Custom Class: header-search-container

Custom Class: header-utility-container

Custom Class: mobile-menu-toggle

 Making Math Meaningful

An inquiry-based approach puts students in the position of mathematicians — where they make discoveries themselves.

At Packer, an inquiry-based math lesson is easily identified: students are clustered in small groups, talking openly as they work through various challenges together. The teacher moves constantly among them, listening to their conversations, offering feedback, and posing further questions. Around the room, each group’s progress is audible — a sigh signals a false start; a whoop signals success. This is the best of learning — authentic, lively, and occasionally loud.

From the Pre and Lower school through the Upper School, Packer’s math teachers emphasize inquiry-based learning — that is, they present their students with rich, investigative problems that can be approached through multiple strategies. Students work collaboratively to solve these problems, experimenting and building on one another’s ideas. They challenge and question one another’s thinking. Through this process — and the profound “aha moments” that it leads to — students deepen their understanding of math.

But practically speaking, how does inquiry-based math really work? Several members of the faculty gathered at the invitation of the Packer Magazine to share their experiences, insights, and convictions about the benefits of this approach. That conversation follows, with stops along the way in four math classrooms, from Third Grade through Twelfth Grade.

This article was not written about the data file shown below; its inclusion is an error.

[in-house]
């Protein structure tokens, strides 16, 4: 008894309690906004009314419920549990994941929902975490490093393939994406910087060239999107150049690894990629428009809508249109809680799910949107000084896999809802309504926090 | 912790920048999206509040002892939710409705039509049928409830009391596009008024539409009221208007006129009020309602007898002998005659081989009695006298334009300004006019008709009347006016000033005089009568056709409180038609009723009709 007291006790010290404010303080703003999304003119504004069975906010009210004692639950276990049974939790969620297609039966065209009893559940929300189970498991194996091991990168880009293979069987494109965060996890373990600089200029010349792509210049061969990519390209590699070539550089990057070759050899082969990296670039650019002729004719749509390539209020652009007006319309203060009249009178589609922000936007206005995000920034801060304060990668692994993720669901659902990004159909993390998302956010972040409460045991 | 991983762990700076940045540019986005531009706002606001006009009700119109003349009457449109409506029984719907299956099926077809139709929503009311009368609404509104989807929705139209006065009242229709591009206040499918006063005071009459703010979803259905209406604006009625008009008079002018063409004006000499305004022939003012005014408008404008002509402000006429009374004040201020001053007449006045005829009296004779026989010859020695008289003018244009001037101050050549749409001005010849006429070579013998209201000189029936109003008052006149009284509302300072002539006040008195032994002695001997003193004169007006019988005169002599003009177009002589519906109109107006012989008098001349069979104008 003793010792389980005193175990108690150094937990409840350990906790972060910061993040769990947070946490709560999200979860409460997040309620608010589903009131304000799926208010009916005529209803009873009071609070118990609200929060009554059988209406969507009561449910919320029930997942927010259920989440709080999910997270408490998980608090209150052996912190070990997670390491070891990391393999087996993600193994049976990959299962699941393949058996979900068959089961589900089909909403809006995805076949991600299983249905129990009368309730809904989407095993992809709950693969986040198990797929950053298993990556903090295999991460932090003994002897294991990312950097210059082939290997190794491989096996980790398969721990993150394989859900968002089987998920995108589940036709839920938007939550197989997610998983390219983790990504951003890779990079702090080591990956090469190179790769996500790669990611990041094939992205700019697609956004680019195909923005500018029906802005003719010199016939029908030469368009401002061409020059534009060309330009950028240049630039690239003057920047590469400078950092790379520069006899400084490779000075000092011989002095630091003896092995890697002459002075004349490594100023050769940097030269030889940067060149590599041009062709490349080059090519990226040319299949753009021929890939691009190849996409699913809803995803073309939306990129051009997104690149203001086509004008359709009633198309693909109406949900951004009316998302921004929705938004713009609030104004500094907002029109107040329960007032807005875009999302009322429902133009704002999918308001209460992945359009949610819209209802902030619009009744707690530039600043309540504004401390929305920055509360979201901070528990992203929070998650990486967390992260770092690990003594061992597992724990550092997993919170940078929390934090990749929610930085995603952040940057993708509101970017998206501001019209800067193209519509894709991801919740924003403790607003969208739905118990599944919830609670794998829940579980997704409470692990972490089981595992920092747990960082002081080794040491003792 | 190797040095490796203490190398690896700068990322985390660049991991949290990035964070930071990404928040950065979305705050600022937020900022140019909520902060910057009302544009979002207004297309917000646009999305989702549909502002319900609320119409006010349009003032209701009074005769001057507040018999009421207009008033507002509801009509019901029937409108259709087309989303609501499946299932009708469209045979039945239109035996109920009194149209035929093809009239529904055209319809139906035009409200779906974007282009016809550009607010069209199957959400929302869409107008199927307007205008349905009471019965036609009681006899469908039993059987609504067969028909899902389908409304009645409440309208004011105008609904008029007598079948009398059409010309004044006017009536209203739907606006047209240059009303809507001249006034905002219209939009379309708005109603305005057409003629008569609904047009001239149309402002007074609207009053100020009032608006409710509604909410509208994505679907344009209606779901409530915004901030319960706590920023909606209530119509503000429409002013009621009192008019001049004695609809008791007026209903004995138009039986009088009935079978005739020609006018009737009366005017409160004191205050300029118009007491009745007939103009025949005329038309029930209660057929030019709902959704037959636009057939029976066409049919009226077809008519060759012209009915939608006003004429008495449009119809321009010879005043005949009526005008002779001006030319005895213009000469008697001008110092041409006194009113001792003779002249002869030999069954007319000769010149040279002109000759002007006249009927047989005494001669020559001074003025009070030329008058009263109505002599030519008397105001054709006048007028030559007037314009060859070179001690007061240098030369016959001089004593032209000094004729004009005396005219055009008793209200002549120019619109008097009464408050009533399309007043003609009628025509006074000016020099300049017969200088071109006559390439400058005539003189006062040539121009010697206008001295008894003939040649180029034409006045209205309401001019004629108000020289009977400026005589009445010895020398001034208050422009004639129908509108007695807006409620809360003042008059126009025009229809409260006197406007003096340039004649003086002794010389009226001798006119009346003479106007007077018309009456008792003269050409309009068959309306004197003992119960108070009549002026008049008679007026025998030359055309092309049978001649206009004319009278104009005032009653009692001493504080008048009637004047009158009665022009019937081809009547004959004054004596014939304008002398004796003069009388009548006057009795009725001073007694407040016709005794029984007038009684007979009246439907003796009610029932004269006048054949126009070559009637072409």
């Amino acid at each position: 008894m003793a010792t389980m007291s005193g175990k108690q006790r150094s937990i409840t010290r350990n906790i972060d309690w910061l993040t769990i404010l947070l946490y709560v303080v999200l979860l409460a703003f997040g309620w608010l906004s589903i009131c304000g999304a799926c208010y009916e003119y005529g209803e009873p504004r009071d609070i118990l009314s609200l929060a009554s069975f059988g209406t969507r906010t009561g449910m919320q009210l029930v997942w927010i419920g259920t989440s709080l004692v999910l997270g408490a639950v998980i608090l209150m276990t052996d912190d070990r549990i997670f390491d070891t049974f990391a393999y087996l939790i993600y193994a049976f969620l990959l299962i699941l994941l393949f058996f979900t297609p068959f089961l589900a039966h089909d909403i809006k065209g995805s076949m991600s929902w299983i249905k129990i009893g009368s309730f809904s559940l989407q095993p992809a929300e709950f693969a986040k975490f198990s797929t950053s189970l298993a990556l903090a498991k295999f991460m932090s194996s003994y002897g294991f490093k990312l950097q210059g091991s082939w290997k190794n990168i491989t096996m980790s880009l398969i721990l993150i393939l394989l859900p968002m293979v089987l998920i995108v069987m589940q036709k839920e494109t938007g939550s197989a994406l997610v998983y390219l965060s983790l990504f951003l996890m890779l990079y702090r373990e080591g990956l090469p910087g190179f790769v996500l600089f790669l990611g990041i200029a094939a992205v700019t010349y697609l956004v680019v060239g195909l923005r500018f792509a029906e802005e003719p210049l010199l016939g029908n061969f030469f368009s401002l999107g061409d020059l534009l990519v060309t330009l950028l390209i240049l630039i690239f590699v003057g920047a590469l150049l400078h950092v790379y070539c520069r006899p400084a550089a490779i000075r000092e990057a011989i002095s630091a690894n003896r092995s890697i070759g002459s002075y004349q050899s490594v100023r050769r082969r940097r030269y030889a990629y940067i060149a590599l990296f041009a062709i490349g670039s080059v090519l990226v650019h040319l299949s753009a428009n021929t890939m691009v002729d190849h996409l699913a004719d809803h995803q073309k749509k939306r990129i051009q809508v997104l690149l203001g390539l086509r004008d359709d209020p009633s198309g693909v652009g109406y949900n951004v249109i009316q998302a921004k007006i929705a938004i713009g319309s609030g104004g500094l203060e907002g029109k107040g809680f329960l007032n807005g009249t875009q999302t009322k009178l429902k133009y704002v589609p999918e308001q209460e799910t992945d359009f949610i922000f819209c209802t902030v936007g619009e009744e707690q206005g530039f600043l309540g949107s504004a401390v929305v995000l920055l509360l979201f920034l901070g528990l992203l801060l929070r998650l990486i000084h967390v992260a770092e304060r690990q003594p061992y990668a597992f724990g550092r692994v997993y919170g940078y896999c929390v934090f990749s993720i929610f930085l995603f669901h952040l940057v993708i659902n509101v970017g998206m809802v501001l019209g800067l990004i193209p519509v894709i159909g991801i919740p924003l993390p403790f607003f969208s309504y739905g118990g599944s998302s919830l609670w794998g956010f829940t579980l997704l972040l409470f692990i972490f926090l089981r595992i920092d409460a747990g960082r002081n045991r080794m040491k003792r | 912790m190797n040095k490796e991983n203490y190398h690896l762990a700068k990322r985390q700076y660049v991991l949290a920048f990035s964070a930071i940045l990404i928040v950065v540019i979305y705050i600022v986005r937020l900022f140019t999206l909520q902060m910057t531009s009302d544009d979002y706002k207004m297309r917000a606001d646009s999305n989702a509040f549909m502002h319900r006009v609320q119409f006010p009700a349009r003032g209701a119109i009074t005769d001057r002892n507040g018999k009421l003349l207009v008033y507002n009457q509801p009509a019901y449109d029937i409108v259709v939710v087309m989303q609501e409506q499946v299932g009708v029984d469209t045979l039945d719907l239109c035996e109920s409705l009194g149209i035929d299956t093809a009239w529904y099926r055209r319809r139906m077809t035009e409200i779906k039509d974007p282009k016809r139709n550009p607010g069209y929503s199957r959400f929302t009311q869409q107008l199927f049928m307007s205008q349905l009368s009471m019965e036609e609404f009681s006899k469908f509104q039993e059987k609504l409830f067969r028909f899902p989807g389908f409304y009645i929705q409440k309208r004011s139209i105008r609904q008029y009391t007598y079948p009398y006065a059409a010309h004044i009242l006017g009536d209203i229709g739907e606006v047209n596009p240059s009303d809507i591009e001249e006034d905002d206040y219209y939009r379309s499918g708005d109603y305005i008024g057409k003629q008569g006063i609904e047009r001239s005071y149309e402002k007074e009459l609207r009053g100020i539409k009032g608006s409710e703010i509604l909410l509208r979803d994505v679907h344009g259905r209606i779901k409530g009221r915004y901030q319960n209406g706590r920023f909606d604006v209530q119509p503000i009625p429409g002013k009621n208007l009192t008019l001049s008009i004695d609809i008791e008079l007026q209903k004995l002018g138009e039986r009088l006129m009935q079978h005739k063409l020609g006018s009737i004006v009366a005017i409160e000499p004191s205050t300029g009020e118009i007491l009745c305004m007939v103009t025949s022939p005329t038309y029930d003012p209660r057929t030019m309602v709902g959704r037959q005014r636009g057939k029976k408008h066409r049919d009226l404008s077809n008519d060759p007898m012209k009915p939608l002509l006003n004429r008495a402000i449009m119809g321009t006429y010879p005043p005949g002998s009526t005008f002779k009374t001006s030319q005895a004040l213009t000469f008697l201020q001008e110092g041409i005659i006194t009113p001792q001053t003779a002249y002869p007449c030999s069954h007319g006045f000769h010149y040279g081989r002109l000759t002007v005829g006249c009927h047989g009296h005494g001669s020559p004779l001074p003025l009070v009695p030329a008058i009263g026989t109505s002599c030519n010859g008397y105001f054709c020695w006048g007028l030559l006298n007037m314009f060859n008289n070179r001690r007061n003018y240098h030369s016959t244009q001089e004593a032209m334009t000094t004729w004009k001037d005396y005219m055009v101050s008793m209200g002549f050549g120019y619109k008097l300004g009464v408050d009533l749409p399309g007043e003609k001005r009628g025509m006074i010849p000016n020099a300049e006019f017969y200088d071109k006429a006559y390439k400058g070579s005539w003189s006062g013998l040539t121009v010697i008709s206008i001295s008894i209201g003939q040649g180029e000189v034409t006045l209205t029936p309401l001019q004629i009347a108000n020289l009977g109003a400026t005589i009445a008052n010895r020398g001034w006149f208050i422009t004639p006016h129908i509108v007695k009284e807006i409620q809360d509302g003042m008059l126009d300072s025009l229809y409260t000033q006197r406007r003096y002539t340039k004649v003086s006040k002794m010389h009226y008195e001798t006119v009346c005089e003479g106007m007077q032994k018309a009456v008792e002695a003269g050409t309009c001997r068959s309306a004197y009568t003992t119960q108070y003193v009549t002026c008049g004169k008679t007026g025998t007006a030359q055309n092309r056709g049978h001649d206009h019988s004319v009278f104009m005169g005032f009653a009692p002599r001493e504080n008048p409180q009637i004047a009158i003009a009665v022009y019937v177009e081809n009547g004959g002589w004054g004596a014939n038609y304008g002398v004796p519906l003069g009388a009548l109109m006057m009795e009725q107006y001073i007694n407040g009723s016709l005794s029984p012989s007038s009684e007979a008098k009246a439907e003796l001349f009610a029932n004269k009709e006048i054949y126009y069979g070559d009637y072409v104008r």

What are the essential features of inquiry-based learning?

Amy Hand, Math Department Chair: If we’re offering bullet points, I would say, Starting with interesting questions.

Paul McElfresh, Middle School Math Teacher: For me a really important piece is setting up a classroom community and a set of expectations about what math class looks like. That involves students taking risks and asking questions. Very early in the year, you have to disabuse kids of the notion that there’s always going to be one right answer and one right way to solve a problem.

Stella Liberman, Second Grade Associate Teacher: I would say that time for students to explore concepts is the most important part. When we talk about inquiry in the Lower School, what especially comes to mind are manipulatives: physical objects that represent non-physical ideas.

Ally Rohrbach, Middle School Math Teacher: To build on what Paul said, I think that the questions we pose need to allow students to solve problems in different ways, so they know that there’s not just one approach to the problem. Lessons need to be structured so that students have opportunities to discuss their thinking with their partner, group, or whole class, to make connections between different strategies and techniques. When students are able to make these connections and consider the relative efficiency of their strategies, their mathematical understanding and flexibility are deepened.